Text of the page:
What Happen To Your Body When You Quit Caffeine For A Month

I stopped drinking coffee for a month and experienced these life-altering effects. ( By Adam Meyer)
One of the nicest things I ever did was end my relationship with coffee.

The day doesn't start for me until I've had my first (or second) cup of coffee. And I'm not alone in my coffee addiction; 64% of Americans consume the popular beverage daily. That's how I've lived my life as an adult, until a month ago, when I unexpectedly quit drinking coffee.

Although I used to like the caffeine high and heightened alertness that coffee offered me, I soon realized that my connection with it was poisonous and was causing me to feel jittery, irritable, low energy, and increasing worry. Although I won't call it an addiction, I leaned significantly on caffeine to wake up each morning. I realized it was time for a change when I reached the stage where I was consuming three or four cups per day and was no longer enjoying it because of the anxiety and energy dips.

I then took the choice to cut back on caffeine by switching to herbal teas in favor of my morning coffee. The job looked daunting at first. The tea was insipid, and I quickly felt the symptoms of caffeine withdrawal. On the first day, I suffered headaches, cognitive fog, poor sleep, aggravation, low energy, and a lack of ambition. TMI alert: My morning bowel movements, which used to come automatically, now require some effort. These symptoms persisted from day two to day five. Fortunately, they faded after the first week but lingered until the end of week two.

After two weeks in a post-caffeine stupor, something amazing happened. My body started to grow acclimated to not drinking coffee. I stopped desiring that coffee high and was beginning to feel...different. Not like my old, coffee-swilling self, but a more accurate reflection of who I truly am.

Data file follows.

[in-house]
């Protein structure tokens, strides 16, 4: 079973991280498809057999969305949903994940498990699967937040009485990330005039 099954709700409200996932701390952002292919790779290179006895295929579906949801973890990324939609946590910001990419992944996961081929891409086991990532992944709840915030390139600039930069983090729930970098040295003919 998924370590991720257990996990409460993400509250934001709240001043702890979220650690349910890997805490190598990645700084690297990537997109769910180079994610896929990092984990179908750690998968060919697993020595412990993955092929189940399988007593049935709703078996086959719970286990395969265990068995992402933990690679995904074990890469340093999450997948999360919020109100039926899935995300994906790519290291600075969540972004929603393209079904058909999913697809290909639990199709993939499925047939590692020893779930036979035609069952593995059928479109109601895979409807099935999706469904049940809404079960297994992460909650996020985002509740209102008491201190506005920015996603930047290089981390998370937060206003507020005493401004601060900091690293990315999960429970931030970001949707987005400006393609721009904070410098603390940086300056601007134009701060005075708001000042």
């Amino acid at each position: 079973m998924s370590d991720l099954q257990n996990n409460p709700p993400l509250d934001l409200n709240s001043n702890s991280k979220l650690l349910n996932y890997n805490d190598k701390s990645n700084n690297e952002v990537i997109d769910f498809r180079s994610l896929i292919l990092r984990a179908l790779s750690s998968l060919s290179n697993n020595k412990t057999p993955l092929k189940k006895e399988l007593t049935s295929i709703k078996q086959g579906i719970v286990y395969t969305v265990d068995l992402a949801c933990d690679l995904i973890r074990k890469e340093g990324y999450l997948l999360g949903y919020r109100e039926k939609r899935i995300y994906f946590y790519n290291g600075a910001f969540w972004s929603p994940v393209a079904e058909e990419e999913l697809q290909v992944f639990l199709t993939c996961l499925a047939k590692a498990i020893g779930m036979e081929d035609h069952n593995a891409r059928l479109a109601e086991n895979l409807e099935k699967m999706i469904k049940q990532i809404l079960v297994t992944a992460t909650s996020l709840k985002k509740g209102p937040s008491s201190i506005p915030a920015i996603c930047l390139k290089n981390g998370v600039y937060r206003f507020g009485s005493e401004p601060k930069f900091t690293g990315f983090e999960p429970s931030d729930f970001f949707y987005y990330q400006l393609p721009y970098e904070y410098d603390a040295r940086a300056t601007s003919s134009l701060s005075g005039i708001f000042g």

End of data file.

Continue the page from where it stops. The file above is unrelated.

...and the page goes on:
Continue reading to learn about the positive effects I encountered after giving up coffee for 30 days, as well as reasons why you might want to think about doing the same.

I Started Sleeping Better.

Do you were a teen and had vast measures of recreation to rest any place, whenever? Ok, indeed, those were the days [insert contemplative sigh]. I've generally credited my rest issues to "becoming older," like most individuals do. Be that as it may, after surrendering caffeine, my rest considerably advanced in just weeks. I quit experiencing difficulty nodding off, didn't need to get up in that frame of mind of the night to utilize the bathroom, and regularly awakened feeling empowered and revived, No more zombie-like strolls to the kitchen to snatch my caffeine fix.

While coffee might momentarily increase attentiveness throughout the day, it can drastically disrupt your sleep, leaving you groggy and agitated the following day. As a result, if you drink coffee daily, you will experience short bursts of alertness followed by energy slumps and long-lasting tiredness. For instance, studies suggest that consuming 400 milligrams of caffeine six hours before bed can considerably impair the quality of sleep by shortening the amount of time spent asleep by one hour. This sleep deprivation may have a disastrous effect on your health if it persists over time.

My Teeth Began To Get Whiter.

I don't know about you, but I'm weary of my dentist condemning me for drinking coffee. My teeth have never been very discolored, but they could use a little extra radiance. They would inquire about my coffee use at each six-month appointment with the dentist and make a remark about my discolored teeth. Well, I can't wait to show them my stain-free grin at my upcoming dentist visit!
Aside from helping to whiten your teeth and eliminate coffee breath, giving up caffeine offers further benefits for your dental health. Coffee has a high level of acidity, and studies have shown that acidic beverages can erode tooth enamel and promote tooth disease.

I Was Less Tense & Agitated.

For someone who has battled anxiety her whole life, it was astonishing how much caffeine withdrawal soothed my nerves and lessened my anxiety. I noticed that I wasn't as stressed out about my career or my family's troubles. I stopped getting upset about trivial things like spilling milk. Given that caffeine activates your "fight or flight" stress chemicals, which can trigger anxiety, jitteriness, heart palpitations, and panic attacks, my sudden serenity makes sense.

Because of my decreased anxiety, I was able to parent my kids with greater patience, which is a big unmentioned advantage. Naturally, any parent will tell you that patience is a virtue that you must practice cultivating throughout your life, but after my withdrawal symptoms and nervous jitters subsided, I became significantly less irritable and, as a result, significantly more present (and less stressed) around my children. This effect may have been the most profound of all.

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